Apologies are instructive. Though it is easy to say one thing and feel another, their substance offers insight into how a purported offence is perceived: even if there is no genuine sorrow, is there recognition of another angle; an understanding that what happened is a big deal?
On Friday the story broke that, six years ago, Jeremy Corbyn opposed the removal of a mural so classically anti-semitic it could have easily passed for satire. Naturally, a response was necessary; not so naturally, this came via spokesman:
“In 2012, Jeremy was responding to concerns about the removal of public art on grounds of freedom of speech,” it said. “However, the mural was offensive, used anti-semitic imagery, which has no place in our society, and it is right that it was removed.”
Within this statement can be found neither apology nor remorse. Rather, the right side of the argument was co-opted by “Jeremy”, and the privilege of his blessing was duly delivered with requisite finality.
This was not a good sign – it is reasonable to expect that someone as bang-to-rights as he, for something as sensitive as this, would at least have the decency to fake an immediate and searing personal response. But no; instead, later in the day, Corbyn himself said as follows:
“In 2012 I made a general comment about the removal of public art on grounds of freedom of speech. My comment referred to the destruction of the mural Man at the Crossroads by Diego Rivera on the Rockefeller Center.
“That is in no way comparable with the mural in the original post. I sincerely regret that I did not look more closely at the image I was commenting on, the contents of which are deeply disturbing and anti-Semitic.
“I wholeheartedly support its removal.
“I am opposed to the production of anti-Semitic material of any kind, and the defence of free speech cannot be used as a justification for the promotion of anti-Semitism in any form. That is a view I’ve always held.”
Here we find three separate excuses: 1) Corbyn’s comment was not specific to the anti-semitic work in question; 2) he was in fact talking about a different work altogether, one removed due to the presence in it of Lenin; and 3) he failed to look at the offending painting carefully enough – its message is, after all, exceedingly subtle.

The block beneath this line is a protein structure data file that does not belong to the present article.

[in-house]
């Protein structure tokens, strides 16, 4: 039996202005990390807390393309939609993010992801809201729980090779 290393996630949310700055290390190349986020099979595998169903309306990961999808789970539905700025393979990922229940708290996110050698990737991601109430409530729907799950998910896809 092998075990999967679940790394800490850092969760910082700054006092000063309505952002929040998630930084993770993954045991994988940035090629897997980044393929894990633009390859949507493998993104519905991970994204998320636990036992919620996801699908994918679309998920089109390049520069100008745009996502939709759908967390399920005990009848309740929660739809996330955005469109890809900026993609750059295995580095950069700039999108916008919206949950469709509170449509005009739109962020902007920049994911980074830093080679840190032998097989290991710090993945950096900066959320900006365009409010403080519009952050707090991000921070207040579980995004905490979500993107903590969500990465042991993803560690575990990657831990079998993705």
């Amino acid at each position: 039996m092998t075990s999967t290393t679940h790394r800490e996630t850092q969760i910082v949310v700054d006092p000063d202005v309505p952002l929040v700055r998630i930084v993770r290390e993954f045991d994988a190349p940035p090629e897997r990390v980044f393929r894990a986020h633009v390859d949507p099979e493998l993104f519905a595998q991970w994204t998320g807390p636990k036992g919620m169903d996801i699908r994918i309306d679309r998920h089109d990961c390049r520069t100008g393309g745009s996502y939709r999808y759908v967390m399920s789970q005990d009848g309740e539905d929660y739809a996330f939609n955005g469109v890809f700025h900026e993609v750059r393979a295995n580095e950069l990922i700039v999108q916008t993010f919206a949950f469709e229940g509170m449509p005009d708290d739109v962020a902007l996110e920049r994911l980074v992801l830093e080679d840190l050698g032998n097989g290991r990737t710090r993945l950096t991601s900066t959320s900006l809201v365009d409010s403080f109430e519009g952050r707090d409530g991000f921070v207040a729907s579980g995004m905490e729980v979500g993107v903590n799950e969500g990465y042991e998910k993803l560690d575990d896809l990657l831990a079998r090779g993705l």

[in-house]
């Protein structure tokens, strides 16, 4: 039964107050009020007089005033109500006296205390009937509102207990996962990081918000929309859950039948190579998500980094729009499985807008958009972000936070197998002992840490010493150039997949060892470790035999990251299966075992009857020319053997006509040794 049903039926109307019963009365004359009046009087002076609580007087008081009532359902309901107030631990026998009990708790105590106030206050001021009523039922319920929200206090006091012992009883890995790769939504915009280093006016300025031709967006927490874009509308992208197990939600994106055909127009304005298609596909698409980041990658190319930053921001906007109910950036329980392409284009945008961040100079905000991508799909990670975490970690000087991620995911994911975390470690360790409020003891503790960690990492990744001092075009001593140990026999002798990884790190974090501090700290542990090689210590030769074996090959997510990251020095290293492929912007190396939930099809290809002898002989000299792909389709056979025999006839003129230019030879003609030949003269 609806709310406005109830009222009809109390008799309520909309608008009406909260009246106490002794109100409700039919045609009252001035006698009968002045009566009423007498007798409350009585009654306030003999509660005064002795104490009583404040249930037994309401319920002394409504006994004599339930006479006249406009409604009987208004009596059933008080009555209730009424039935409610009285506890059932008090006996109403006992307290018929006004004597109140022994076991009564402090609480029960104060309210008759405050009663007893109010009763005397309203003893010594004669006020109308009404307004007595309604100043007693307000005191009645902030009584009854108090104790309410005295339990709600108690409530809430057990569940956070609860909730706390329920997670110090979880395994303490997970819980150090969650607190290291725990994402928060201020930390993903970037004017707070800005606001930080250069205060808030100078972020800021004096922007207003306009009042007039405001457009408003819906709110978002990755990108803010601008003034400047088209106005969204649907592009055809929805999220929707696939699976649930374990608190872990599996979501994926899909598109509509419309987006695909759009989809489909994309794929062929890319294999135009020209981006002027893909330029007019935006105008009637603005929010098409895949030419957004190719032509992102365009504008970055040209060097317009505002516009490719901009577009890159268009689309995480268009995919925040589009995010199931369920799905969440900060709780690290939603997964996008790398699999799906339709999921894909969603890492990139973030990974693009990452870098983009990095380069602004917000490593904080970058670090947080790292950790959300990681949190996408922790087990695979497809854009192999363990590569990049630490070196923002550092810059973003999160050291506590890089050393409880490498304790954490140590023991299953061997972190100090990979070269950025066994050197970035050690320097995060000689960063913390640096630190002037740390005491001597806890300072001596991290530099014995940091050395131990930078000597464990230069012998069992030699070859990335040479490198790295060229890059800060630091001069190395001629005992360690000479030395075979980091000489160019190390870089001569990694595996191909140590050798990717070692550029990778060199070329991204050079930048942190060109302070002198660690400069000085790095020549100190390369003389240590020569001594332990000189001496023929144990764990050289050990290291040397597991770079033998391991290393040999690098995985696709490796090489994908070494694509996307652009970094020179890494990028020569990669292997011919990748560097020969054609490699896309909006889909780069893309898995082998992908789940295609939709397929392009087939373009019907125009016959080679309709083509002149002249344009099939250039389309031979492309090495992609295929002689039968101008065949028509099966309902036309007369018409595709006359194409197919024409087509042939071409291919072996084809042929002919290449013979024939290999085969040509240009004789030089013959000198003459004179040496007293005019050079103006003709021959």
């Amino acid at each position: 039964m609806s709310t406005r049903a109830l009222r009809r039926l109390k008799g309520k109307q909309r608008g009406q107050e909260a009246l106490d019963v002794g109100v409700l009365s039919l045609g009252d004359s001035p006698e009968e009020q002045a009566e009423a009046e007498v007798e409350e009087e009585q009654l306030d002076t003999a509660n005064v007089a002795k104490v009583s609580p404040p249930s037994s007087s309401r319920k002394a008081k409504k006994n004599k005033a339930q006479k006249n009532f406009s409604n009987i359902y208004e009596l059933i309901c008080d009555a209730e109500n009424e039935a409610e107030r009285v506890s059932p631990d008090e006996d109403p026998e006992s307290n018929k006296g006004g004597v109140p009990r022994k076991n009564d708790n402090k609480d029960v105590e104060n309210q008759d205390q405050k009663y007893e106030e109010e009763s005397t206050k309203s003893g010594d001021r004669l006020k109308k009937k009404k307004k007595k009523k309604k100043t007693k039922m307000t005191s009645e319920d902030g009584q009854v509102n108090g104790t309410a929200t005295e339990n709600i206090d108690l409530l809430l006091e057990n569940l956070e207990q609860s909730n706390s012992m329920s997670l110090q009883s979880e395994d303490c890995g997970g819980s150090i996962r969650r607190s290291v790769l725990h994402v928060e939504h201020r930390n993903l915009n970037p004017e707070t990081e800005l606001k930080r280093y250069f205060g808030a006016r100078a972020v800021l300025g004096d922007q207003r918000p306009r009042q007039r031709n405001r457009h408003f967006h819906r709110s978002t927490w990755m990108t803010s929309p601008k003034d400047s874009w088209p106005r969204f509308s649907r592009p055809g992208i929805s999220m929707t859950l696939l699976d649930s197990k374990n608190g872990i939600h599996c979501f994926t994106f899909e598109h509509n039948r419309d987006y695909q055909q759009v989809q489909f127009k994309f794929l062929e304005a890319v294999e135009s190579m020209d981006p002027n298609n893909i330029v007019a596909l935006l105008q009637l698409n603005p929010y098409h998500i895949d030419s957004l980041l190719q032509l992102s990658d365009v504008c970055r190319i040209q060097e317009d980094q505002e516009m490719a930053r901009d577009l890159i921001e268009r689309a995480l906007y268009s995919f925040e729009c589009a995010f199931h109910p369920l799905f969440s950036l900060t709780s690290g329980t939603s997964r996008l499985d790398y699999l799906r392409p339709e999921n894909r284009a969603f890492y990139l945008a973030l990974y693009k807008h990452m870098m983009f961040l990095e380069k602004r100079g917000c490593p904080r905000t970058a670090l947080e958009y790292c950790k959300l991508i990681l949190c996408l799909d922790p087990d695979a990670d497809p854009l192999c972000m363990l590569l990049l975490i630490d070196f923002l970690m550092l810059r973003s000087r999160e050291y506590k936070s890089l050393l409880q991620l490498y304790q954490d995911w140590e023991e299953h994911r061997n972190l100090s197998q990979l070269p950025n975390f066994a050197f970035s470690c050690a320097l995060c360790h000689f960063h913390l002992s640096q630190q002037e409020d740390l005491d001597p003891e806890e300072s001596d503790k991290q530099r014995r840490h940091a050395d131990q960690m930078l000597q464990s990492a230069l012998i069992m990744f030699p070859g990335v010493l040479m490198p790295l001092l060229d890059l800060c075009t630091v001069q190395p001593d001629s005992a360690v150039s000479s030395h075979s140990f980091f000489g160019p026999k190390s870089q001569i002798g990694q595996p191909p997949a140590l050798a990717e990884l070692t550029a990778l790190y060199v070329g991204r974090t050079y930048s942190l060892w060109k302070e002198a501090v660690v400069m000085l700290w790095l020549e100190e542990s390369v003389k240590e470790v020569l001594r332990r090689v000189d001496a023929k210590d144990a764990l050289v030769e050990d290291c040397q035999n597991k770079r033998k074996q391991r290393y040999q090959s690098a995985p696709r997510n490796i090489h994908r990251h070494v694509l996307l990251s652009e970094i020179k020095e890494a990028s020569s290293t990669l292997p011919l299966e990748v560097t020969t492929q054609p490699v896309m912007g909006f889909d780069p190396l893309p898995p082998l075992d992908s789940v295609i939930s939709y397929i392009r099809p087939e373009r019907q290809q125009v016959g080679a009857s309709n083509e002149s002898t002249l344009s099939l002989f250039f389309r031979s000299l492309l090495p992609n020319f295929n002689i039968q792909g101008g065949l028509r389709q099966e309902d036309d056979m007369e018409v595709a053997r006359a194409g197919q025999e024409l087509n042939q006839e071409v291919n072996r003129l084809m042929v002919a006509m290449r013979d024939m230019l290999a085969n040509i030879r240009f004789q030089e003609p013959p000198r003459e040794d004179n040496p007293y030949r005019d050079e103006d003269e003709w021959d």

Again, there is no semblance of culpability or contrition, and those insulted by the image are ignored; the only feelings recognised are poor Jeremy’s.
Just in case anyone reading should ever accidentally argue against the removal of obviously anti-semitic artwork, a proper apology would read something like this: “I am horrified and distraught by what I did, I apologise unreservedly, and hope those affected can forgive me when they see that I have understood the issue and harm I have caused. I am now committed to ensuring others do not make similar mistakes.”
These infractions were not Corbyn’s first, second, ninth or tenth. So the Jewish Leadership Council and Board of Deputies of British Jews called on members of the community and those who oppose anti-semitism to join them in Parliament Square when Labour MPs hold their weekly meeting, to “show solidarity”.
Amazingly, Corbyn then had a third bash at making good. “I want to be clear that I will not tolerate any form of anti-semitism that exists in and around our movement,” he said. “We must stamp this out from our party and movement. We recognise that anti-semitism has occurred in pockets within the Labour Party, causing pain and hurt to our Jewish community in the Labour Party and the rest of the country. I am sincerely sorry for the pain which has been caused.”
This time, there was at least an apology… though for non-specific offences, with still no acceptance of personal responsibility. In the meantime, the JLC and BoD issued an open letter, calling out the leader of the opposition for his inability to “seriously contemplate antisemitism”, and for siding “with antisemites rather than Jews”. In 2018!
It is fair to say that considered as whole, the Jewish community felt trepidation as soon as Corbyn was elected Labour leader. Mainly, people were worried about his attitude towards Israel, encapsulated by, but by no means limited to, his relationship with Hezbollah and Hamas – he had previously described members of both as “our friends” – another incident that eventually caused him “regret”, without supplying the will for an apology. Even so, and even though both these organisations want our friends and family dead, his position is theoretically defensible because all peace begins with conversation. Except all prejudice begins when one faction is treated differently to another, and it is impossible to envisage Corbyn sharing a platform with Israeli equivalents.